Currently the Detroit Pistons sit in 10th place in the Eastern Conference playoff picture with a 14-24 record. The Pistons' record looks abysmal, but that is part of starting off the season with a 0-8 record and then having another six-game losing streak. Then you notice that, even after all that, the Pistons are 7-3 in their last 10 games and only 5.5 games back, and you start to wonder if they actually have a chance to sneak into the eighth seed before the end of the season.
I'm usually of the belief that if a team loses in the first round of any playoff series then they would have been better off being a lottery team and taking the best player in the draft. However, I do have certain exceptions and the 2012-13 Pistons are one of them.
This once-proud franchise has taken a beating over the past couple of years with the dismantling of the Chauncey Billups-led teams, owner William Davidson's death and the inability of the Pistons President of Basketball Operations, Joe Dumars, to make any moves while the team was for sale. It's no surprise that the Pistons have struggled over the past few years, but there is finally light towards the end of the tunnel for this young team.
This Pistons team has the right mix of veterans and young players coming together under head coach Lawrence Frank and could greatly benefit from the confidence and experience of making the playoffs this season. While the Pistons would most likely lose in the first round, it would show the team that with a few key moves in the future, they are headed on the right path.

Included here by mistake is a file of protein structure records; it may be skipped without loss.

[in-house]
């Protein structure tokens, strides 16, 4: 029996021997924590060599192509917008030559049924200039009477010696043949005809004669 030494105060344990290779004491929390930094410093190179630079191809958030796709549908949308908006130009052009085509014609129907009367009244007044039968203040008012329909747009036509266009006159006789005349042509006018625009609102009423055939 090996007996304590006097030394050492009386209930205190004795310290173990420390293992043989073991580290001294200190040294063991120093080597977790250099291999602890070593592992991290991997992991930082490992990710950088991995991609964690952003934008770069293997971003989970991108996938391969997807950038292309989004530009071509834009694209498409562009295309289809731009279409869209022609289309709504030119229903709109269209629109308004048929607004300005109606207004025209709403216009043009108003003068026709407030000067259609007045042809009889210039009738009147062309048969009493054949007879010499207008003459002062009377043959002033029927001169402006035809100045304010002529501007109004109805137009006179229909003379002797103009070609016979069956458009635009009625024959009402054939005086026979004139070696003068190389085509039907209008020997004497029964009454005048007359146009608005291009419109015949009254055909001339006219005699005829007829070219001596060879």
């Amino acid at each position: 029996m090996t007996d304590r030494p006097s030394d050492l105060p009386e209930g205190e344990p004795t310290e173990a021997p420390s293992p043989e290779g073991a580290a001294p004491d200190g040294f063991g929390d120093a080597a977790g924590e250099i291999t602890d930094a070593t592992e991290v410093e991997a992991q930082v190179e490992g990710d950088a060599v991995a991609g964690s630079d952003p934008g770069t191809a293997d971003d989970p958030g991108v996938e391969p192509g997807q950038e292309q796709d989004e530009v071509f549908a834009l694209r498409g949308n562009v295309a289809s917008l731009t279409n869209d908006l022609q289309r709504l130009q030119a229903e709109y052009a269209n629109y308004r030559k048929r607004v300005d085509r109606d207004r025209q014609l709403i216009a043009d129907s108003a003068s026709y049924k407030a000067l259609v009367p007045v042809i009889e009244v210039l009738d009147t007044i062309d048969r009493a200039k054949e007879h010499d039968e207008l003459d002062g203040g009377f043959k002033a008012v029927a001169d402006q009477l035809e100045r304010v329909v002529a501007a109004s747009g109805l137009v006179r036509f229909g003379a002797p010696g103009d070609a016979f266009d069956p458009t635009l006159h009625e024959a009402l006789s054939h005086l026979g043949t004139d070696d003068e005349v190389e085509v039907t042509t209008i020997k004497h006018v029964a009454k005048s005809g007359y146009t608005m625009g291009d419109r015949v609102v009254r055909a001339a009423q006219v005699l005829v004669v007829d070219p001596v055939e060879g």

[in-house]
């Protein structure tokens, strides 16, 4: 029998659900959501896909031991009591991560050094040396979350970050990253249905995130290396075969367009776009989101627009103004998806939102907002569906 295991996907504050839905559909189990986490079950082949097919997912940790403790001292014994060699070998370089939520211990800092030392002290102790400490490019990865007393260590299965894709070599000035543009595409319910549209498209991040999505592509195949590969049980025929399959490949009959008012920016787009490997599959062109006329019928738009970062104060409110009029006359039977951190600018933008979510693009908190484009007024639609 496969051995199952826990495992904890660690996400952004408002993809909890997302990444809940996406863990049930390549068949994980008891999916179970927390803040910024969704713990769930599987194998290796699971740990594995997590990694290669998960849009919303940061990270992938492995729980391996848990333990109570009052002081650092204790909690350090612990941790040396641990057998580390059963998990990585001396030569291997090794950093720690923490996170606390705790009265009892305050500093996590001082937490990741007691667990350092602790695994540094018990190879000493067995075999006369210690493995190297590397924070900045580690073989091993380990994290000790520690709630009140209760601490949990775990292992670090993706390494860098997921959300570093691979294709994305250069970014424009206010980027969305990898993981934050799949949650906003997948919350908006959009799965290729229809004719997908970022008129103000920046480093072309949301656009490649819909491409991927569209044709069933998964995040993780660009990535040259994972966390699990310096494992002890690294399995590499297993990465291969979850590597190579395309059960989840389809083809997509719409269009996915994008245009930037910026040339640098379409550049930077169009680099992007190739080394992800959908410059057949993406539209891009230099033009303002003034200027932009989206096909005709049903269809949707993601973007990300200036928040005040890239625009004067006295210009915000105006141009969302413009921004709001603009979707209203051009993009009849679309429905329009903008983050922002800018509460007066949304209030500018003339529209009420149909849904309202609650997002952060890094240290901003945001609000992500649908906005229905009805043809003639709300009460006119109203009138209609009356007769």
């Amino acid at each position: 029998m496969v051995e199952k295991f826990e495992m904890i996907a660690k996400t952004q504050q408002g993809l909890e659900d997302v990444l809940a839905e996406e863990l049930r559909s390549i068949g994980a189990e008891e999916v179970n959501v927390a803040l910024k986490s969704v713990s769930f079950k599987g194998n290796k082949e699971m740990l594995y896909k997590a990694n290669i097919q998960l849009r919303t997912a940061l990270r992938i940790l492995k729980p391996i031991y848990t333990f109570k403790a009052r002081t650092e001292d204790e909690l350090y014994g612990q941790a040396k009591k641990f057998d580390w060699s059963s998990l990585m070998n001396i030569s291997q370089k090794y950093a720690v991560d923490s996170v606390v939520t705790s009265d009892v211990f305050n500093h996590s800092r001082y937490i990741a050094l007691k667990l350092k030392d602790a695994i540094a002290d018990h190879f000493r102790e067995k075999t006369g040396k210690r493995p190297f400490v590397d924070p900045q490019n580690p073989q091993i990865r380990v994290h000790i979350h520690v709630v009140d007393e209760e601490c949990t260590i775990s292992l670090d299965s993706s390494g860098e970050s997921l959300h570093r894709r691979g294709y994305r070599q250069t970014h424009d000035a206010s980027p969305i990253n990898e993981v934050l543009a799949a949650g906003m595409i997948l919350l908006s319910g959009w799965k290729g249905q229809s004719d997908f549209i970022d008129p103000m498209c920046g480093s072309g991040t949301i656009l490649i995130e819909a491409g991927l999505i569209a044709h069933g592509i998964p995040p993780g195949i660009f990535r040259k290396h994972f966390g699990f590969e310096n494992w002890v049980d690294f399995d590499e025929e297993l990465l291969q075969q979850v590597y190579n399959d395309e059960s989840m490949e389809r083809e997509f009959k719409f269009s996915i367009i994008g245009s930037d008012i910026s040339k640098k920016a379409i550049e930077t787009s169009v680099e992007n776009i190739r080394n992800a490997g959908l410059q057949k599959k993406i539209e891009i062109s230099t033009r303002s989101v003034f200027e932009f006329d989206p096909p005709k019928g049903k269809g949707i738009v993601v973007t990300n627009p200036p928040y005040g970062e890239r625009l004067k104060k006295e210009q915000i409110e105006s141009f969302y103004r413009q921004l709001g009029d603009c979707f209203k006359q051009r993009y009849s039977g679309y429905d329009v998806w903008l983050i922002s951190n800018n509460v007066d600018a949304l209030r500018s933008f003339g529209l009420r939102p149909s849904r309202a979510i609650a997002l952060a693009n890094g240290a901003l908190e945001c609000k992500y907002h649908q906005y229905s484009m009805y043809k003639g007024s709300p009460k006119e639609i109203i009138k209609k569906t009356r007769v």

Here are six reasons why the Pistons could sneak into the playoffs.
Charlie Villanueva was signed to a five-year, $35 million free-agent deal in the summer of 2009. Unfortunately, he was never going to be able to live up to contract since heightened expectations were placed on him. Fans believed that Villanueva was going to be a star and when he had a rough first three seasons in Detroit, the fans put all the blame on him.
The criticism of Villanueva really came to a head when he missed significant time due to an ankle injury in the lockout-shortened season. Once he returned, he only played sparingly and Frank didn't seem to trust him in his system. Fans were calling for Villanueva to be used as the Pistons' amnesty choice, which would have allowed the Pistons to cut him and remove him from their cap.
Then this past summer he got cut from the Dominican Republic national team for supposedly being overweight. To Pistons fans, it looked that Villanueva didn't care enough about basketball and that he didn't take care of himself. Forget that there are always two sides to every story, fans had already made up their mind about him.
At the beginning of this season, Villanueva worked very hard to get in shape and earn Frank's trust. After playing in only two of the first 13 games, Villanueva has played in the last 26 games in a row and is giving the team a solid effort.
Villanueva's stats explain him perfectly—he won't win a game on his own for the Pistons, but he'll provide a solid contribution and won't cost the team a game either. He can help the other players keep their minutes down as the Pistons make their run towards the playoff picture.